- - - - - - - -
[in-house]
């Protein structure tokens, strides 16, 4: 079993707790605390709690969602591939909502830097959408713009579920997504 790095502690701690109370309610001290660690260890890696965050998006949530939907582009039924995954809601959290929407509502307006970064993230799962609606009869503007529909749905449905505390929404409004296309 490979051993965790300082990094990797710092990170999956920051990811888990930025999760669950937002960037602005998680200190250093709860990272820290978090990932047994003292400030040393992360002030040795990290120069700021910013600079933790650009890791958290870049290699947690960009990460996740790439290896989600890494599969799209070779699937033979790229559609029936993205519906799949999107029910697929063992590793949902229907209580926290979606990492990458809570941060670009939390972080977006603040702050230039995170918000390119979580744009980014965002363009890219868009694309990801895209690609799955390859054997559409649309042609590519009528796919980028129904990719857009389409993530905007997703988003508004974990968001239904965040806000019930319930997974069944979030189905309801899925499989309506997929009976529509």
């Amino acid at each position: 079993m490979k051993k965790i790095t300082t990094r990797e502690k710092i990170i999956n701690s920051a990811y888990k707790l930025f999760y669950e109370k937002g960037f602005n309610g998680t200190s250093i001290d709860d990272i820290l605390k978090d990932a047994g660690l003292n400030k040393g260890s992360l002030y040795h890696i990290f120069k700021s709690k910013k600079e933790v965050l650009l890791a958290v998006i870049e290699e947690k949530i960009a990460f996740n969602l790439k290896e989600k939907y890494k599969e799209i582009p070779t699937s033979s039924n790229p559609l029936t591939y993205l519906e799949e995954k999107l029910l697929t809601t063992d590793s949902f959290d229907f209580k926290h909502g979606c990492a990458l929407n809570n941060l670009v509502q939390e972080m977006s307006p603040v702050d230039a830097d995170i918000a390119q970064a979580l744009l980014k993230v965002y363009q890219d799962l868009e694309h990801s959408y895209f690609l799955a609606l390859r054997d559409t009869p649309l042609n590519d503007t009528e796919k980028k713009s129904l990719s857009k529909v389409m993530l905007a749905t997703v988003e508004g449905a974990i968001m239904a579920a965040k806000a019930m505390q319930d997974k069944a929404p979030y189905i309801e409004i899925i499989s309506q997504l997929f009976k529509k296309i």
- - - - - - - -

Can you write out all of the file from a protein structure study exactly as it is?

[in-house]
């Protein structure tokens, strides 16, 4: 079993707790605390709690969602591939909502830097959408713009579920997504 790095502690701690109370309610001290660690260890890696965050998006949530939907582009039924995954809601959290929407509502307006970064993230799962609606009869503007529909749905449905505390929404409004296309 490979051993965790300082990094990797710092990170999956920051990811888990930025999760669950937002960037602005998680200190250093709860990272820290978090990932047994003292400030040393992360002030040795990290120069700021910013600079933790650009890791958290870049290699947690960009990460996740790439290896989600890494599969799209070779699937033979790229559609029936993205519906799949999107029910697929063992590793949902229907209580926290979606990492990458809570941060670009939390972080977006603040702050230039995170918000390119979580744009980014965002363009890219868009694309990801895209690609799955390859054997559409649309042609590519009528796919980028129904990719857009389409993530905007997703988003508004974990968001239904965040806000019930319930997974069944979030189905309801899925499989309506997929009976529509």
């Amino acid at each position: 079993m490979k051993k965790i790095t300082t990094r990797e502690k710092i990170i999956n701690s920051a990811y888990k707790l930025f999760y669950e109370k937002g960037f602005n309610g998680t200190s250093i001290d709860d990272i820290l605390k978090d990932a047994g660690l003292n400030k040393g260890s992360l002030y040795h890696i990290f120069k700021s709690k910013k600079e933790v965050l650009l890791a958290v998006i870049e290699e947690k949530i960009a990460f996740n969602l790439k290896e989600k939907y890494k599969e799209i582009p070779t699937s033979s039924n790229p559609l029936t591939y993205l519906e799949e995954k999107l029910l697929t809601t063992d590793s949902f959290d229907f209580k926290h909502g979606c990492a990458l929407n809570n941060l670009v509502q939390e972080m977006s307006p603040v702050d230039a830097d995170i918000a390119q970064a979580l744009l980014k993230v965002y363009q890219d799962l868009e694309h990801s959408y895209f690609l799955a609606l390859r054997d559409t009869p649309l042609n590519d503007t009528e796919k980028k713009s129904l990719s857009k529909v389409m993530l905007a749905t997703v988003e508004g449905a974990i968001m239904a579920a965040k806000a019930m505390q319930d997974k069944a929404p979030y189905i309801e409004i899925i499989s309506q997504l997929f009976k529509k296309i």